AOL

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AOL Reviews

Updated Jul 29, 2014
All Employees Current Employees Only

3.3 612 reviews

65% Approve of the CEO

AOL Chairman and CEO Tim Armstrong

Tim Armstrong

(335 ratings)

55% of employees recommend this company to a friend

Review Highlights

Pros
  • flexible work/life balance (although hours can be long) (in 82 reviews)

  • Or if you want to work from home (in 21 reviews)


Cons
  • Senior management talks the talk, but doesn't walk the walk (in 27 reviews)

  • The department you work in determines what kind of work life balance you will have (in 10 reviews)

More Highlights
612 Employee Reviews
in
    • Culture & Values
    • Work/Life Balance
    • Senior Management
    • Comp & Benefits
    • Career Opportunities
    • Disapproves of CEO

     

    Horrible place to spend your day

    Director (Current Employee) New York, NY

    ProsThe compensation is decent and competitive.

    ConsThe CEO is an emotional train wreck and a sales person rather than a steady thinker. Projects are stopped, often stalled even when they are worthwhile and lucrative. This place takes 'be accepting of change' to a whole different dysfunctional level. Nothing gets done.

    Advice to Senior ManagementStop firing smart people. Stop hiring new execs every five seconds. Get a freaking clue.

    No, I would not recommend this company to a friend – I'm not optimistic about the outlook for this company

    • Culture & Values
    • Work/Life Balance
    • Senior Management
    • Comp & Benefits
    • Career Opportunities
    • No Opinion of CEO

    1 person found this helpful  

    Pretentious, washed up and over-valued.

    Product Manager (Current Employee) New York, NY

    ProsCompetitive salary, flexible schedule. No one cares when you get in or leave. Or if you want to work from home. In most situations, managers do not even count your vacation days, I had co-workers sneaking in an extra week or two, then rolling over the rest. Aslo, some people seem to play ping pong all day.

    ConsThe company is really full of it's self. They think that they are doing something special and innovative, like Google, but they are not. The goal of the company is just to keep the stock price up at any expense. They have made peculiar budgeting suggestions, like firing loads of people, and them buying new expensive furnatre for the lounge.

    Advice to Senior ManagementNo advice to management. If it is there goal to exploite their workers for better bottom line and bonuses, then they are already doinga great job. No one is going to care what this girl thinks.

    No, I would not recommend this company to a friend – I'm not optimistic about the outlook for this company

    • Culture & Values
    • Work/Life Balance
    • Senior Management
    • Comp & Benefits
    • Career Opportunities
    • Disapproves of CEO

    4 people found this helpful  

    Continual layoffs destroy morale. Exceptionally poor management.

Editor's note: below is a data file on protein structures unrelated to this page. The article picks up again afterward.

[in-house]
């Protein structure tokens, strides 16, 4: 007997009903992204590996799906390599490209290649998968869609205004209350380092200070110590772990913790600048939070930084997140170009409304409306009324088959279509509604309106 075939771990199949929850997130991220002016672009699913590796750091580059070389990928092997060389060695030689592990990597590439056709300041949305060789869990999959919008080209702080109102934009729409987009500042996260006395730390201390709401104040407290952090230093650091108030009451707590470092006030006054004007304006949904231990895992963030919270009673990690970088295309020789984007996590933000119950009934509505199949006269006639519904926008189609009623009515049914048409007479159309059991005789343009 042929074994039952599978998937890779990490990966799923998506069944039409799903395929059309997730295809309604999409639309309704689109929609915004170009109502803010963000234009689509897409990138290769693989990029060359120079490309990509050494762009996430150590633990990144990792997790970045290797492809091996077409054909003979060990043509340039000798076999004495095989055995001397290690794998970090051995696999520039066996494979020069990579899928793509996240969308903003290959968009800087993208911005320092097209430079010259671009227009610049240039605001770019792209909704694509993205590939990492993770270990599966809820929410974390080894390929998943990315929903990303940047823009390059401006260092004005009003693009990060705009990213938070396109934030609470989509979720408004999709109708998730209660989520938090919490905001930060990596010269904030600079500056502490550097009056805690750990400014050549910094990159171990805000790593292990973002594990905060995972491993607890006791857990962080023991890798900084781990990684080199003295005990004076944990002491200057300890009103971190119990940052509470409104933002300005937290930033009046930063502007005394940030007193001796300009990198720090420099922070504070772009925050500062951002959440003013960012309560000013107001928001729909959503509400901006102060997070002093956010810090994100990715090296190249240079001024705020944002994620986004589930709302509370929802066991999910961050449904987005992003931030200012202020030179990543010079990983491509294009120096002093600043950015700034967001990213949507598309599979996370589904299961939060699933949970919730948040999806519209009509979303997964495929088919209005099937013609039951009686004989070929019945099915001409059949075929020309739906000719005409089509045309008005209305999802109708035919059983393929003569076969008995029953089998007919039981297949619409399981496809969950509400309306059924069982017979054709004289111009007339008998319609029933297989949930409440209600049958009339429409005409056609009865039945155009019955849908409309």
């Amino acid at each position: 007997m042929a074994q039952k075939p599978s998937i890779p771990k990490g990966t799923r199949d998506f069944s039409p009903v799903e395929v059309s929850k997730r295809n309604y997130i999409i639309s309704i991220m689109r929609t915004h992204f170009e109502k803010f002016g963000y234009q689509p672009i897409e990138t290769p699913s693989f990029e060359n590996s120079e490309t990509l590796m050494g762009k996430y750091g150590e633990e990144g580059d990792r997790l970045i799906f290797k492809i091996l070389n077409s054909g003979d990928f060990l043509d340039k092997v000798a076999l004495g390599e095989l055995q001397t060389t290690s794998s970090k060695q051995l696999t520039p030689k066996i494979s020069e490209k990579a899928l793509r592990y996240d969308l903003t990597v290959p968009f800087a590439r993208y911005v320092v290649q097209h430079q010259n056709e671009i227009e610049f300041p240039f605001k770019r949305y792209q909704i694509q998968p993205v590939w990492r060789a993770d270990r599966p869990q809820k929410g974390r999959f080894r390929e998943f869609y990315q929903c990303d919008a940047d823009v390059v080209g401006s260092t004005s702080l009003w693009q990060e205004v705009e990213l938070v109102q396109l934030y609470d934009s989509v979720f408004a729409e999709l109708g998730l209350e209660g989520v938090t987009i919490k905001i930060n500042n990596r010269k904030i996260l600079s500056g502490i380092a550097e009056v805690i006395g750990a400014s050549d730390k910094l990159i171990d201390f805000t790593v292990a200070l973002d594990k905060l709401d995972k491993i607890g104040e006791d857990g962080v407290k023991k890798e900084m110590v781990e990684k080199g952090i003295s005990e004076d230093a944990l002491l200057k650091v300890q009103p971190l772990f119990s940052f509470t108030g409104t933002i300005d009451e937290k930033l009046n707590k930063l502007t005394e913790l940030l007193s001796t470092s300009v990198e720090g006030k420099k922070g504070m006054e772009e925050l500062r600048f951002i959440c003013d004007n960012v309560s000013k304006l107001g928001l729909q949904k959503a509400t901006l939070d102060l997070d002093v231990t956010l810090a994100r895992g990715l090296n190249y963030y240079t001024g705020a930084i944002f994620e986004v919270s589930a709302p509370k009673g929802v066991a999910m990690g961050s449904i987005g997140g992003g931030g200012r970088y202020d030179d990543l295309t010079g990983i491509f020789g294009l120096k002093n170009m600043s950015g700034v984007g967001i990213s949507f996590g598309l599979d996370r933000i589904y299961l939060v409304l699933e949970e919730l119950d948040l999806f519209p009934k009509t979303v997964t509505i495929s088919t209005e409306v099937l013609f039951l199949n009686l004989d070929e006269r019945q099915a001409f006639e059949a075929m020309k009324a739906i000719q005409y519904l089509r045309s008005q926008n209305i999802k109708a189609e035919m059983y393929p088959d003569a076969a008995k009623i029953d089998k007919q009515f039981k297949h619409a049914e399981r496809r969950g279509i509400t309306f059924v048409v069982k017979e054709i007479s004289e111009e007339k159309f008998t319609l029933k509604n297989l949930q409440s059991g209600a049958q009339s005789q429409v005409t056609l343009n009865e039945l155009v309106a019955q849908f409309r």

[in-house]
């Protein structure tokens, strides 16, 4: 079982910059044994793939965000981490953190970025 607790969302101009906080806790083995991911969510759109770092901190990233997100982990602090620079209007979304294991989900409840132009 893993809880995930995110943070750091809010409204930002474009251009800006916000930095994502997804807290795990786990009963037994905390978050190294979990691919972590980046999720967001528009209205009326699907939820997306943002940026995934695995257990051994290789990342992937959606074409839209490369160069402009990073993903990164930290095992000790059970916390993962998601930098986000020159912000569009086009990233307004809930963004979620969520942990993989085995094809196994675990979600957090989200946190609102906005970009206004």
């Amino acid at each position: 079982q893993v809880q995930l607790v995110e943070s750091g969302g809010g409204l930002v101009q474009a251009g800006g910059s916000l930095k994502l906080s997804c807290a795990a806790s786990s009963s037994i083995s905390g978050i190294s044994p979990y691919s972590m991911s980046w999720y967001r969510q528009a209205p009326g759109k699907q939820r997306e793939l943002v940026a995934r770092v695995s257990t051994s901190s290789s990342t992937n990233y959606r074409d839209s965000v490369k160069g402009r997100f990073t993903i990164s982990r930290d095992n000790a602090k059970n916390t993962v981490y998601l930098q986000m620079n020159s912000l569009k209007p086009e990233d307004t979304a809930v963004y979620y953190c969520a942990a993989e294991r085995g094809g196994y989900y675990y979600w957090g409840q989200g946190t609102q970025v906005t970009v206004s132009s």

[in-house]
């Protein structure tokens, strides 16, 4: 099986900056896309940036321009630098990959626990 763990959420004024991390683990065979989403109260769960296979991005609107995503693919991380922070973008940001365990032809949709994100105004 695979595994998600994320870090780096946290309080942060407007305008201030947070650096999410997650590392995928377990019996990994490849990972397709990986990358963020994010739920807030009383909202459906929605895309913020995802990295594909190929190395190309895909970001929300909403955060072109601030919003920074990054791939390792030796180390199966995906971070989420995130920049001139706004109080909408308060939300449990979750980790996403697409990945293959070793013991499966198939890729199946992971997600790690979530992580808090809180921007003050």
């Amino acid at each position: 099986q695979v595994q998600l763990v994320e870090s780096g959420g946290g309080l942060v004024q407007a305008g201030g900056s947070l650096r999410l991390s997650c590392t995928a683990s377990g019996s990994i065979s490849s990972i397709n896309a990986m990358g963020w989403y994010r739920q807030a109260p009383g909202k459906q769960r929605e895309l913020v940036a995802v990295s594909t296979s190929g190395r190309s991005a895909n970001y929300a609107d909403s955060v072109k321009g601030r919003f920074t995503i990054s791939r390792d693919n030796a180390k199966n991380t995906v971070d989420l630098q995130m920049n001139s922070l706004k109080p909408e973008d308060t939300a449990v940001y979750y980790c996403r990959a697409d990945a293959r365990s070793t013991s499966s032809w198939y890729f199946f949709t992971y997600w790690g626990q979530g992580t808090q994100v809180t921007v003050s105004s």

Anonymous Employee (Current Employee)

    ProsMany smart people, but with very little motivation. Gallows humor persists, particularly in Virginia. Occasionally you might find a mid-level manager who has a clue.

    ConsNo matter what product you're working on, expect layoffs to destroy your team. Frequent reorganizations are akin to rearranging the deck chairs on the Titanic. Very high turnover at top management levels results in no coherent direction. Managers are killing projects that generate positive cash flow.

    Advice to Senior ManagementFirst of all, READ THESE REVIEWS. It doesn't take a rocket scientist to see a trend in these reviews. Most say the same thing: AOL has good people, but is killing itself with poor management and constant layoffs.

    Second, management has to come up with a coherent strategy and stick to it. It is the job of senior management to provide strategy and direction, and they are failing miserably at that.

    Finally, AOL needs to stop selling kidneys to make its numbers. The constant layoffs have not only destroyed morale and resulted in a brain drain inside the company, they have created an extraordinarily heavy workload on the survivors. They would be better off replacing any managers who rely on layoffs to make their numbers; these managers are killing the company.

    No, I would not recommend this company to a friend – I'm not optimistic about the outlook for this company

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    • Culture & Values
    • Work/Life Balance
    • Senior Management
    • Comp & Benefits
    • Career Opportunities
    • Disapproves of CEO

    2 people found this helpful  

    Poor management, weak vision, weird bets, uncritical thinking

    Anonymous Employee (Former Employee)

    ProsThere are some great implementors hiding out within AOL, particularly in technical positions. And I suppose something nice can be said about the NYC office, which looks nice and feels modern.